According to him, the explanation for this distortion is to be found in the relaxation of Russian fuel prices destined for Asia and in the faster depression of containers in this continent and in the American Pacific during the time of Covid-19, which pushed the rates lower. virulence. At BIMCO, they point to an “open price war in 2023” due to the adjustment between supply and demand.
“The number and volume of trade orders in China has definitely declined,” Logistics Group CEO Joe Monaghan told Bloomberg. Monaghan admits that “the average utilization of our merchant ships is down, we’ve had the biggest demand for cancellations” since last spring.
This panorama is similar to institutions such as Unctad, whose experts point out that in 2022 global trade will reach a historical value of 32 trillion dollars, which will increase by 12%, due to the escalation of energy prices and service costs. for the invasion of Ukraine and the accompanying damage. The United Nations Trade and Development Agency attributes this increase – nearly 10% to 25 trillion in the flow of goods and 15% in services, which is close to 7 trillion – to “rising premiums for materials energy, metals and food. And services in high demand for the population and companies “.
In fact, Unctad predicts a decline in trade in 2023 due to geopolitical tensions, low economic growth, inflationary sources and historical records of debt, which will put companies and their value chains to another test of resilience. In 2022 – he explains – this resilience made it possible to “maintain the pulse of global demand and increase trade exchange”.
China is losing its status as a great world factory in favor of its Asian neighbors, on which the center of gravity of international economic relations is beginning to shift as part of a general process of displacement. For example, Apple shifted its manufacturing plans to Asia from its second global powerhouse in 2022 due to Beijing’s strict zero-Covid policy. In 2025, India could host 25% of the production of new iPhones.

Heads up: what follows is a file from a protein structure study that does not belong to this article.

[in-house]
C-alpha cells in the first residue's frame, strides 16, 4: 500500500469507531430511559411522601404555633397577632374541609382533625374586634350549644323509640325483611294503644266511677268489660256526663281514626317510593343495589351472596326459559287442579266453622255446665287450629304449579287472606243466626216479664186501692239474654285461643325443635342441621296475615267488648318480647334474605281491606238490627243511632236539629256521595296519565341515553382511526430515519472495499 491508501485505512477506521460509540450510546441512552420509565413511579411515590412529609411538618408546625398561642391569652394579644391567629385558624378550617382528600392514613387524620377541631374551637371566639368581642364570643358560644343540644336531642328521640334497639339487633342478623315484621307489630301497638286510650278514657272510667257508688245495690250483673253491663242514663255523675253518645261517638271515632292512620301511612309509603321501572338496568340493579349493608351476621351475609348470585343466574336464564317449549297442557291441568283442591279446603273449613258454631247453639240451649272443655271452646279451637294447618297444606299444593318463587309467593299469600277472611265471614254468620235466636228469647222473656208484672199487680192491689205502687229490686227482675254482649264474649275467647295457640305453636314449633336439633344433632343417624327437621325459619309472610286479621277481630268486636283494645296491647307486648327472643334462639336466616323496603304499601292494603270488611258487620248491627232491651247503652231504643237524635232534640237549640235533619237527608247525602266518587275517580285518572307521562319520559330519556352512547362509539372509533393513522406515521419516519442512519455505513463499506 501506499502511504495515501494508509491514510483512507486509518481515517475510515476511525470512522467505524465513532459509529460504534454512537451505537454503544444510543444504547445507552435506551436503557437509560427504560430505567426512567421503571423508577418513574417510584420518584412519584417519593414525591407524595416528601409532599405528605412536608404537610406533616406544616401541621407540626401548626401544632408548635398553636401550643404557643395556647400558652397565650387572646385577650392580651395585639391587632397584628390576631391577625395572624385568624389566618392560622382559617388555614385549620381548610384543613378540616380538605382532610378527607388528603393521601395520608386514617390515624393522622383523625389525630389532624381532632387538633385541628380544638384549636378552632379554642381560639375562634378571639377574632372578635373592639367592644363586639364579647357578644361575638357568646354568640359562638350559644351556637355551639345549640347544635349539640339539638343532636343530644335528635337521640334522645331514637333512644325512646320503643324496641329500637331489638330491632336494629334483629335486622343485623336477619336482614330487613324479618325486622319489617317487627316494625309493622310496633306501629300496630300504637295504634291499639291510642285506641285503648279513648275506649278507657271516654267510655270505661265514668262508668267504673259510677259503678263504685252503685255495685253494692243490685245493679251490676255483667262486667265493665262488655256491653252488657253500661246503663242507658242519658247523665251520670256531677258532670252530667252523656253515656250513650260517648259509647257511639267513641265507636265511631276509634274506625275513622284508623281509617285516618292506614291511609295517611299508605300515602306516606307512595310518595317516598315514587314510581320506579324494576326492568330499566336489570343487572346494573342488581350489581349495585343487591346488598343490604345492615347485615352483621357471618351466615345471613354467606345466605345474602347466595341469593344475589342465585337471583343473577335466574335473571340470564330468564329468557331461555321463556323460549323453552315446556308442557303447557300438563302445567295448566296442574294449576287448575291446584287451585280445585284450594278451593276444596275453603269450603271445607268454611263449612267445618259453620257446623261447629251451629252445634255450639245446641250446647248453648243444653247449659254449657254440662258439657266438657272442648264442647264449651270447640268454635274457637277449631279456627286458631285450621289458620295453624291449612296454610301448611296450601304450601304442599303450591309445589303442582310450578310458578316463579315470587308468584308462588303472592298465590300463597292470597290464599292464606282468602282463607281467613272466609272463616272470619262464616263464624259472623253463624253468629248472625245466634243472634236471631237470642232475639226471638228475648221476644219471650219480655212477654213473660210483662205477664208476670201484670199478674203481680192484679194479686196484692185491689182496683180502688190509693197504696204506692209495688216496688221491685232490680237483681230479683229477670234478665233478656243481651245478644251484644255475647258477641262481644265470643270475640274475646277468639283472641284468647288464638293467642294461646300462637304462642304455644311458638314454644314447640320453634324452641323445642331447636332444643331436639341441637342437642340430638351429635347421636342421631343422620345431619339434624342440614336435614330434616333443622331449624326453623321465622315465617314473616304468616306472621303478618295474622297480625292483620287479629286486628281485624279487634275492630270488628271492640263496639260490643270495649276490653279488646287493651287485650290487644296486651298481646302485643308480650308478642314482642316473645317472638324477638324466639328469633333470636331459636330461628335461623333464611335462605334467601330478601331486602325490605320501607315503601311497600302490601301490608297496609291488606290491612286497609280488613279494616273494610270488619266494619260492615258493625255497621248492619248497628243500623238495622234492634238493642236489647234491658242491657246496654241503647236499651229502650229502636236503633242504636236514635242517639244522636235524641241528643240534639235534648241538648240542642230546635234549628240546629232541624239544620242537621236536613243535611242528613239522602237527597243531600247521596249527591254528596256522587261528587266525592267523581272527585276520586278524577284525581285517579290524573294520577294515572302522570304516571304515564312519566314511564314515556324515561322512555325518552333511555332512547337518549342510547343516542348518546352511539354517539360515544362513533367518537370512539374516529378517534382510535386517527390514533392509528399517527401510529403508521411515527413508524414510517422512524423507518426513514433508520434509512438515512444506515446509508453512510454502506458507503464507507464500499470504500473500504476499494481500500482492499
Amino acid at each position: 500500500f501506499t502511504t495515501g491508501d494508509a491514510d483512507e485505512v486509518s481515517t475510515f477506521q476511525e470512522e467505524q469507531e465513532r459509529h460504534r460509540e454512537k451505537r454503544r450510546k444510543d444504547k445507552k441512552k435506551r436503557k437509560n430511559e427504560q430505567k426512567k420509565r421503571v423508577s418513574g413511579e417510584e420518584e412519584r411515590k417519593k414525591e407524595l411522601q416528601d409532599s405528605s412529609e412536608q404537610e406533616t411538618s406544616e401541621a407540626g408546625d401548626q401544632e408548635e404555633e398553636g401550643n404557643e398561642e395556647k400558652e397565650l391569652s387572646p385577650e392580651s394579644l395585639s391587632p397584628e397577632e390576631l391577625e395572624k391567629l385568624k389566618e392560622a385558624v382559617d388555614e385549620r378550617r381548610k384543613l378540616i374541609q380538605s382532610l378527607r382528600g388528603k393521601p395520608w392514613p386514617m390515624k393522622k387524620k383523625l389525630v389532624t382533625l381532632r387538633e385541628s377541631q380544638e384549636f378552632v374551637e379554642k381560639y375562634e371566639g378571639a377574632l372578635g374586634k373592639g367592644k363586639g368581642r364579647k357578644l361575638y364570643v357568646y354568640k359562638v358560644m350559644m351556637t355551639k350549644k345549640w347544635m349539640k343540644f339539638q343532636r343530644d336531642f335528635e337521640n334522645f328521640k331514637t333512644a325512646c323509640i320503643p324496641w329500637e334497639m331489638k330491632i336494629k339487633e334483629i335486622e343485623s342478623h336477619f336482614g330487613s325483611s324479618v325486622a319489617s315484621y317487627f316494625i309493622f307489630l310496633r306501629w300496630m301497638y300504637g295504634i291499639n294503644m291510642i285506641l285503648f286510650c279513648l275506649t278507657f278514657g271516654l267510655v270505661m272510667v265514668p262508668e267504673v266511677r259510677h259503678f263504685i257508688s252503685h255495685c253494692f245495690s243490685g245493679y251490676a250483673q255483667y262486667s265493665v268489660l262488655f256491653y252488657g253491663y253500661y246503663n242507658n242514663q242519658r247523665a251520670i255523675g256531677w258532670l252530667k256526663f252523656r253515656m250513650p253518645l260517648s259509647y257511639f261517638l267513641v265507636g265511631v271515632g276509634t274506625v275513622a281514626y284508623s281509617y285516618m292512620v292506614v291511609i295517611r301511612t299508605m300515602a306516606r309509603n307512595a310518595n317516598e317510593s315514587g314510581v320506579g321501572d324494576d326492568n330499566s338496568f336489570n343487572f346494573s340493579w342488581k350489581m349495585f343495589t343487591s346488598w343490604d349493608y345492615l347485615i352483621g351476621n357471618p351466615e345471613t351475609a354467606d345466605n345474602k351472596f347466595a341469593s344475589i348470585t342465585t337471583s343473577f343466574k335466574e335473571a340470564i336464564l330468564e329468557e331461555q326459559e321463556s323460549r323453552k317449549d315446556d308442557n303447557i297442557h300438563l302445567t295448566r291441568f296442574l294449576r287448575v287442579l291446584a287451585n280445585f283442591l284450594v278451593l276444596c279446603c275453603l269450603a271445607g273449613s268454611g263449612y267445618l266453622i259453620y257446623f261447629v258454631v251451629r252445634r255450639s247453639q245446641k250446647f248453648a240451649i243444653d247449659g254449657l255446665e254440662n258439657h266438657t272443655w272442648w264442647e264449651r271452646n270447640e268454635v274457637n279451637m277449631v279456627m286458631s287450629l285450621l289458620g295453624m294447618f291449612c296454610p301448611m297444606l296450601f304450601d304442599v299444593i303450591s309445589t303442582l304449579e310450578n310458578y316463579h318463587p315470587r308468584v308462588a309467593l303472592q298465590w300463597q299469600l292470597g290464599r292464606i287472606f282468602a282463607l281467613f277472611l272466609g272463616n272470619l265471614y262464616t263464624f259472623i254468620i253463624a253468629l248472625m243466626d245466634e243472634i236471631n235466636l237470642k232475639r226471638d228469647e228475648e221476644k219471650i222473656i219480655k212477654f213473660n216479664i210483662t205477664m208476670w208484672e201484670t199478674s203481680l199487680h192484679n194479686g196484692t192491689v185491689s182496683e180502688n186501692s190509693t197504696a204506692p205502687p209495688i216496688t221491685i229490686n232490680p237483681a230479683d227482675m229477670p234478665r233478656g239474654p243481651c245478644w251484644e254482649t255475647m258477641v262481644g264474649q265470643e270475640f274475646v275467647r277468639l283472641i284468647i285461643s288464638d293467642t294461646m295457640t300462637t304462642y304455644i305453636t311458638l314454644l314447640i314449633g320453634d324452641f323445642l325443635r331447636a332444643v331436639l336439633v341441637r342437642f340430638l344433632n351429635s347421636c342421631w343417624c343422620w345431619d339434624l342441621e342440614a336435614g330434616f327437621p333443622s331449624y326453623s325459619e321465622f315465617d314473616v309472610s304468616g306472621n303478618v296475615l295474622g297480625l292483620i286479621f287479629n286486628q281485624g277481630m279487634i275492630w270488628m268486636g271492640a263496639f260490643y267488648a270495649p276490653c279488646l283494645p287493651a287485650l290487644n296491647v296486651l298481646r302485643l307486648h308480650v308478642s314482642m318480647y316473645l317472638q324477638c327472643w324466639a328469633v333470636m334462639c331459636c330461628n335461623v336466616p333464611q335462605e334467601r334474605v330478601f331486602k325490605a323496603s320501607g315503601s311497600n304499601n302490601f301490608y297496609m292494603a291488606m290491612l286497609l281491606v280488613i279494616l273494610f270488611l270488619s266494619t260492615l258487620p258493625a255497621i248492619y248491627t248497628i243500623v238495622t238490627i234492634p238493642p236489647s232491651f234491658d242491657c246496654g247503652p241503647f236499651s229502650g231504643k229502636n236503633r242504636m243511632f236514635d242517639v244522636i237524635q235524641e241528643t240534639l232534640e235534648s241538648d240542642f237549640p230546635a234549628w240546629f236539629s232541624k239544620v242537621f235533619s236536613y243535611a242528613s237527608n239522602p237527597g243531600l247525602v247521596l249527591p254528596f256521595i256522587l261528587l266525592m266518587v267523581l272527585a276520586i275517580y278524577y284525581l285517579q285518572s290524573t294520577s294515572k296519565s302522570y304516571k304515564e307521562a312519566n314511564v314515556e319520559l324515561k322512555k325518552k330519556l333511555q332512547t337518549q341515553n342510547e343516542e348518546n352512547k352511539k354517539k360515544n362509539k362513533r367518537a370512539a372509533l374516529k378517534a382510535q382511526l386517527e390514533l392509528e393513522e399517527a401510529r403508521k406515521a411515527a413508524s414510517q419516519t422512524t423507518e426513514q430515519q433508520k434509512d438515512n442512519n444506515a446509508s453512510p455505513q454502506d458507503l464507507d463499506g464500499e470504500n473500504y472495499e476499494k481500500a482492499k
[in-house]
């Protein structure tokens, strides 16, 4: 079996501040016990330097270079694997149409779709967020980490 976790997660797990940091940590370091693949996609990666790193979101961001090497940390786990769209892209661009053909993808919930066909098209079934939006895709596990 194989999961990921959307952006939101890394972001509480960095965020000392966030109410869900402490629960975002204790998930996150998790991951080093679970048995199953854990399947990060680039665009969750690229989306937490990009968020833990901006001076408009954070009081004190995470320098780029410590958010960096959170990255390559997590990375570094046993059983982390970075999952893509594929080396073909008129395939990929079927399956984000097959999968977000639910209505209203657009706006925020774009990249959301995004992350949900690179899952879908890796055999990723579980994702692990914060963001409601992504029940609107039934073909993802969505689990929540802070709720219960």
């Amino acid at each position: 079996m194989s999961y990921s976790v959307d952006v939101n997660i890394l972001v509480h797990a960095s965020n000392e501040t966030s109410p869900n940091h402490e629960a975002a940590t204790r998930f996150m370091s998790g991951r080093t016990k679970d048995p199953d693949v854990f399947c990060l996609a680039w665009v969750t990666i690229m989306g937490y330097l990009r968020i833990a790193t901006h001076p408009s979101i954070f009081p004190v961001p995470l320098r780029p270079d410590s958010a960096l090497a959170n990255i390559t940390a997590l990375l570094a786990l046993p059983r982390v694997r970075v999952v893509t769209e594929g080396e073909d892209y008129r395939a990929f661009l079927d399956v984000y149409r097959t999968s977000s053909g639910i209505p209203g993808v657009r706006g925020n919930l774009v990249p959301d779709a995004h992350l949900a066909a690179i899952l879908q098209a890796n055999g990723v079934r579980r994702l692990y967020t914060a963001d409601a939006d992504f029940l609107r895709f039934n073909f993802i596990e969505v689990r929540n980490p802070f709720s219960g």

For the first time since 2016, goods made in China, such as furniture, sports shoes or clothing accessories, are losing market share overseas. Although trade between the US and Europe is growing at a good pace and analysts see Mexico and Vietnam. A new lure for companies looking to diversify their value chains is ahead of countries like Indonesia or Brazil.
As well as the consequences of trade wars between the two giants. The White House recently added 35 more Chinese firms to its blacklist to ban the export of drivers, chips and high-tech materials to the Asian giant.
The United States and Europe have stopped calling on Chinese factories to avoid further disruptions to trade, logistics and manufacturing supplies, even though it would lead to illusory changes in the maritime-trade map. The commonality of interests – they explain in the commercial consulting project 44 – between the two sides of the Atlantic Ocean in aspects such as sanctions against Russia “is also explained as a formula for pressure on China, with the aim of reducing its excessive commercial dependencies and its geostrategic alliance with the Kremlin.
Source: El Diario